I am standing a little over an arm’s length from our tour guide and the group has fallen silent. “Because,” I offer, “it was the only part of the original building to survive the fire of 1916.” Lindsay is elated. She raises her right arm, all the while wearing a bright, show-stopping smile. “Give me a high five!” The ensuing ‘slap’ resonates down the stone corridor, unyielding in its Neo-Gothic sobriety.
I first came to Parliament as a nine year old. My sole memory of that particular time was gazing up at the library’s tiered bookshelves, its soaring wrought iron roof and the marble statue of Queen Victoria. When we swing open the doors those details come rushing back to life. After all these years, the library is just as dreamy as I remember.
On the other side of the river, in Québec, I visit the Canadian Museum of Civilization. Like Parliament it is not my first time, but there is one permanent exhibition on the third floor that I have never seen. An eye-opening journey through 1000 years of history, Canada Hall is a visual feast that charts the country’s development from east to west.
Near the beginning, I linger at the section dedicated to the 16th century Basque whalers. There are two items recovered from a shipwrecked Basque galleon – a leather shoe and a jar – and a replica of a tombstone found in Placentia, Newfoundland. Only a few months ago I had stood on the beach at San Sebastián, Atlantic waves lapping at my feet, and now I could finally grasp the sheer distance that these men had come.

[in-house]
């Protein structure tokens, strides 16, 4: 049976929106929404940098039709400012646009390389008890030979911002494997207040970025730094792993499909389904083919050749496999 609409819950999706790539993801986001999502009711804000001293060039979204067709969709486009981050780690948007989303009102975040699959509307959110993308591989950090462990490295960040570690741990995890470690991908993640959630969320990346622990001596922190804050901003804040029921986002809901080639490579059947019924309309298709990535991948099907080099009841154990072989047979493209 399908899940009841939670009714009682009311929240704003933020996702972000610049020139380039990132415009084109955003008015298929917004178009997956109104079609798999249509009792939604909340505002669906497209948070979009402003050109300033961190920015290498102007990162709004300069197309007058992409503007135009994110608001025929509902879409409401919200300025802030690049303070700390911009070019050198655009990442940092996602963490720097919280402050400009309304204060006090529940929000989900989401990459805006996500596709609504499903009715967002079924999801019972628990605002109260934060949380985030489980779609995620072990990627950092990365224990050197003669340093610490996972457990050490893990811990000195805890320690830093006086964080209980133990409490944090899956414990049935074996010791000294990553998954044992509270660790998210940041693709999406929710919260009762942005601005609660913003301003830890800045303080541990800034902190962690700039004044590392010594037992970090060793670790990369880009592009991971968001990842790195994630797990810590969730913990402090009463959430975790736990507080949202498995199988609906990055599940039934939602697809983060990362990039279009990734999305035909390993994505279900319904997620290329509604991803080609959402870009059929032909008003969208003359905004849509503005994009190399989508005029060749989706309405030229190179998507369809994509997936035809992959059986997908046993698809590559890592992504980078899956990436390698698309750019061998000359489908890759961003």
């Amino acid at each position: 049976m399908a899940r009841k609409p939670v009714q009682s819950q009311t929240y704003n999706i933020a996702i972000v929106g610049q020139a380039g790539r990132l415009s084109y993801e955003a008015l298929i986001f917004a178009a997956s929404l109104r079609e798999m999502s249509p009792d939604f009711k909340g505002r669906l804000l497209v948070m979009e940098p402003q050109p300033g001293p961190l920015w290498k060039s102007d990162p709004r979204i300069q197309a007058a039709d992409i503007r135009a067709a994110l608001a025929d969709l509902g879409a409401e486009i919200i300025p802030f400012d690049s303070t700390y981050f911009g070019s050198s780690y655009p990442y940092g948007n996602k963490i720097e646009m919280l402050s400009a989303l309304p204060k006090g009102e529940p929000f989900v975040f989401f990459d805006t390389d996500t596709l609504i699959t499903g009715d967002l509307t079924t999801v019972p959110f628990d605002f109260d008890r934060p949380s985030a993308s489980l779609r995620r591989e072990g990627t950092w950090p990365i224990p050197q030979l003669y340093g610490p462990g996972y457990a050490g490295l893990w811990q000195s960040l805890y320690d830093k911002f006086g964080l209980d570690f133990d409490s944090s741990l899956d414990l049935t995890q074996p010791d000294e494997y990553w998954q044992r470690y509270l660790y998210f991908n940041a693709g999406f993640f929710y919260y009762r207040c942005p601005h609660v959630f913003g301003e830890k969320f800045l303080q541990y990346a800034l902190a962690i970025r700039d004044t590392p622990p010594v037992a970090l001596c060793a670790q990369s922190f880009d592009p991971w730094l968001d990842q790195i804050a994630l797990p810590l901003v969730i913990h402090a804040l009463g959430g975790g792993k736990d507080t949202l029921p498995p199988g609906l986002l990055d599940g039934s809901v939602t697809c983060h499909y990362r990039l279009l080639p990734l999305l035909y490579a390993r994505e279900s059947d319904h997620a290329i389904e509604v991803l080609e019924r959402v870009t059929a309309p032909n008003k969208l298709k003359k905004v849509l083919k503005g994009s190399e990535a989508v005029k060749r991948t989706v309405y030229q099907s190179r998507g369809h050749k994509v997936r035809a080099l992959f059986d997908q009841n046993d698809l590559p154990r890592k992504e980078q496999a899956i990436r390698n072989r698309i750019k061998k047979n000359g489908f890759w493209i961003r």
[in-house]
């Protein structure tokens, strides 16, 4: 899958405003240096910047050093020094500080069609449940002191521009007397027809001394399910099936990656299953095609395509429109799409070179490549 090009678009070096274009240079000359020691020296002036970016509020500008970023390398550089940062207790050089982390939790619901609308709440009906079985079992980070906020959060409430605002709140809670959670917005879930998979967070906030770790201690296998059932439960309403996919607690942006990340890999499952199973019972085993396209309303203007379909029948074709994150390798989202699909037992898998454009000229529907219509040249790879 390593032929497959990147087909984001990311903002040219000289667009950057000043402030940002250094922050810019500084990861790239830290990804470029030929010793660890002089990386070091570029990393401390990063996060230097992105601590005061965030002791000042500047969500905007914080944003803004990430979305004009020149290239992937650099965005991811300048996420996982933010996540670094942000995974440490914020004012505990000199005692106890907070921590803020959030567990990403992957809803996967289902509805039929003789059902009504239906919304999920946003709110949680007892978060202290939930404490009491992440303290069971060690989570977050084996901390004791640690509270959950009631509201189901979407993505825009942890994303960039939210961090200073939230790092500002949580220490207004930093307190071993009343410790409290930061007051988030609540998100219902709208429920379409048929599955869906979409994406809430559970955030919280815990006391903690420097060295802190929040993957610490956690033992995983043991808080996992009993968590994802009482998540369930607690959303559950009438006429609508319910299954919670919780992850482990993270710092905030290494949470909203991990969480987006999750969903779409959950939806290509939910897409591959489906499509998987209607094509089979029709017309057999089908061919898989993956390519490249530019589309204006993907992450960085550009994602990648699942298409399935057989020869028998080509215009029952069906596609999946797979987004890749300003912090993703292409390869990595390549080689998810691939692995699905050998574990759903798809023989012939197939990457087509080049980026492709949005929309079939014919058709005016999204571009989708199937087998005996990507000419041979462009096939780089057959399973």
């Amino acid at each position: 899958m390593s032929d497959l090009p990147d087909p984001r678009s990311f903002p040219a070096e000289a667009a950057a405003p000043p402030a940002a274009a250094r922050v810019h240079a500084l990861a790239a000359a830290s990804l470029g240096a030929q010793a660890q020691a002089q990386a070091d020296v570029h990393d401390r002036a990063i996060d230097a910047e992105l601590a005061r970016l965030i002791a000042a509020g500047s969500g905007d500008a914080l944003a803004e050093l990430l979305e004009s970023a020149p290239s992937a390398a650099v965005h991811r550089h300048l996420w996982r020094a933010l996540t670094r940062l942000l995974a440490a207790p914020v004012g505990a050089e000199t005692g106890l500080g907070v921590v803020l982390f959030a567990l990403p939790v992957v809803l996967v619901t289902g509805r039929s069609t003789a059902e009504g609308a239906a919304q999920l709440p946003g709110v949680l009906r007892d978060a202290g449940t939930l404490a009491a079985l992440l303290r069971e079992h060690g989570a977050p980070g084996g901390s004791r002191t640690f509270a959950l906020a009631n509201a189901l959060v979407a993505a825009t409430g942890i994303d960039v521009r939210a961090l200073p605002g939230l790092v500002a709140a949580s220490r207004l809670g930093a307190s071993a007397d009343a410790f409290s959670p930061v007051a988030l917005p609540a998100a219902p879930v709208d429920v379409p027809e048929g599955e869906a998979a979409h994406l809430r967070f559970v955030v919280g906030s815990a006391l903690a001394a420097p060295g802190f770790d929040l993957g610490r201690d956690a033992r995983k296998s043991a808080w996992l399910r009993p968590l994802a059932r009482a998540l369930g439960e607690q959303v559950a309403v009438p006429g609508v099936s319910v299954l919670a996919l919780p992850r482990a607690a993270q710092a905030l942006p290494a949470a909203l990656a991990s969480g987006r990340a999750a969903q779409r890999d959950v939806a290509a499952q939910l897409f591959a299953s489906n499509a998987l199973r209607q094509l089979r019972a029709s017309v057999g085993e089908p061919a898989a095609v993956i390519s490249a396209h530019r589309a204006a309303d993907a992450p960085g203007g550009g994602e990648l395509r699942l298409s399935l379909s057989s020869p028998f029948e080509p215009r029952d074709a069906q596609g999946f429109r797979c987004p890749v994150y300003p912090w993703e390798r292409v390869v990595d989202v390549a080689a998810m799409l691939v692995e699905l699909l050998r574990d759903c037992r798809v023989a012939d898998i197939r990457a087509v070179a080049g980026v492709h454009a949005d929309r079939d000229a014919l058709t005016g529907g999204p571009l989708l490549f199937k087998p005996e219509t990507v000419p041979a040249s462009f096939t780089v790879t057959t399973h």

Canada Hall, as it turns out, is proving surprisingly personal. In a Winnipeg street scene, attributed to the eve of the 1920s (and its landmark General Strike), I come face-to-face with a mirror image of my own family history: a full-scale reconstruction of a Chinese laundry shop. At the turn of the 20th century my great-great-grandfather ran one such place in Brooklyn, beginning a cycle of migration that would straddle an ocean and the better part of 100 years. “You were meant to be American,” my grandmother would tell me. But in the 1960s, we became Canadian instead.
It was a strange existence, growing up in Asia but spending almost every summer immersed in Canadian life. We’d grab a box of timbits from the nearby mall and read for hours in Chapters. Occasionally there’d be a road trip to Muskoka, or Niagara Falls, or Québec. As a boy I assembled models of log cabins and pored over brightly animated maps of Canada. Then my grandmother would test me on the provincial flags and capitals. “Fredericton”, for some odd reason, seemed very hard to spell.
At Rideau and Friel I struggle to find the chipwagon standing opposite TD Bank. It is situated in the middle of a residential inner-city neighbourhood, devoid of the sparkling monuments that define Downtown Ottawa. And then I see it. There is no sign – no obvious indication that this may sell the best poutine in town. Jack’s chipwagon is a nondescript trailer tucked away behind a wooden fence, with three blue benches parked on the tarmac.
The wait for my medium poutine is not too long. Opening the plastic box unlocks an aroma that proves simply irresistible in the advancing chill. It is a luscious balance of smooth gravy, melting cheese curds and thick hand-cut fries. I lift the fork from the pile, letting off wisps of steam into the autumn air. Around me the street swirls with a slow parade of jeans, sweat shirts and baseball caps. This is the Ottawa that I find most endearing – down-to-earth, friendly and quietly unaware of its beauty. And that makes it very Canadian indeed.